She watched as a young Fellow darted in and out of the waiting room. Finally he stopped in front of her and said "You're Maria?" looking flabbergasted. "You don't look like a Mustard baby." Maria laughed and said he was expecting to see a much older-looking woman.
Today, Maria and her husband, Brad Willing, own a marina in Haliburton. Open from April to the end of October, Maria manages a busy convenience store situated in the marina.
She attributes her youthfulness to the careful attention she pays to maintaining her health. "Last year, I got sick and I thought I was going to have a heart attack," she said. "I didn't want to take the chance so we hired someone to help out."
During the summer, Maria and her husband often sneak in an evening cruise aboard their favourite pontoon. They call it a "snoopy cruise" and glide over the lake to take in the tranquility just before sundown.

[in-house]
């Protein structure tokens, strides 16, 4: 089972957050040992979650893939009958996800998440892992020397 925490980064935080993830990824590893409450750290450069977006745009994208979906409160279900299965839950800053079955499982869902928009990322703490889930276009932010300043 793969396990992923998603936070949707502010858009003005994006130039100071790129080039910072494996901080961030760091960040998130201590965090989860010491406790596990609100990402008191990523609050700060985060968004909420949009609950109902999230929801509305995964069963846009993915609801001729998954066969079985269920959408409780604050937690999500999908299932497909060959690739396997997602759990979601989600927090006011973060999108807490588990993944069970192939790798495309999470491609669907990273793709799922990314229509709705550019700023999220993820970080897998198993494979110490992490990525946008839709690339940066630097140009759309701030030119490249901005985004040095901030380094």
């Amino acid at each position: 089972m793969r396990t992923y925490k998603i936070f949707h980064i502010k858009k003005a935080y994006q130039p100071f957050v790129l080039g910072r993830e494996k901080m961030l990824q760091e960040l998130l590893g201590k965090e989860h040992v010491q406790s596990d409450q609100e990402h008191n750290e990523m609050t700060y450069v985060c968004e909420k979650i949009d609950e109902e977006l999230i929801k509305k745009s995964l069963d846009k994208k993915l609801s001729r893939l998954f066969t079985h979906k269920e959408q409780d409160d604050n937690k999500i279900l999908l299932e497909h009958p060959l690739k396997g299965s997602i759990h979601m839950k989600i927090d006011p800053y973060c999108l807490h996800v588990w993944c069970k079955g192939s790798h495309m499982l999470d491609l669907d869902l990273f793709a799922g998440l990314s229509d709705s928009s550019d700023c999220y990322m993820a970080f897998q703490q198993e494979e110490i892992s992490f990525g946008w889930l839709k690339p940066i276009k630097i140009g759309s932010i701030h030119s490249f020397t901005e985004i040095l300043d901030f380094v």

"I like the calmness the water makes me feel," she said. "I have all the time in the world to enjoy the water. We are truly blessed."
DID YOU KNOW?
In the 1980s, the Mustard Procedure was replaced by the Jatene procedure, the arterial switch procedure to repair complete transposition of the great arteries. All survivors of the Mustard or Jatene procedure – like all patients born with congenital heart disease of moderate or great complexity – had to be transferred to Adult Congenital Heart Disease Centres with special expertise.
According to Dr. Oechslin, "patients with a Mustard Procedure are at risk for long-term complications and require long-term follow-up in a specialized centre. 50 per cent of patients with a Mustard procedure who graduated from the Hospital for Sick Children are not associated with an Adult Congenital Heart Disease Program and are lost to follow-up – we don't know where they are and how they are doing. Only an emergency brings some of them back to the health care system."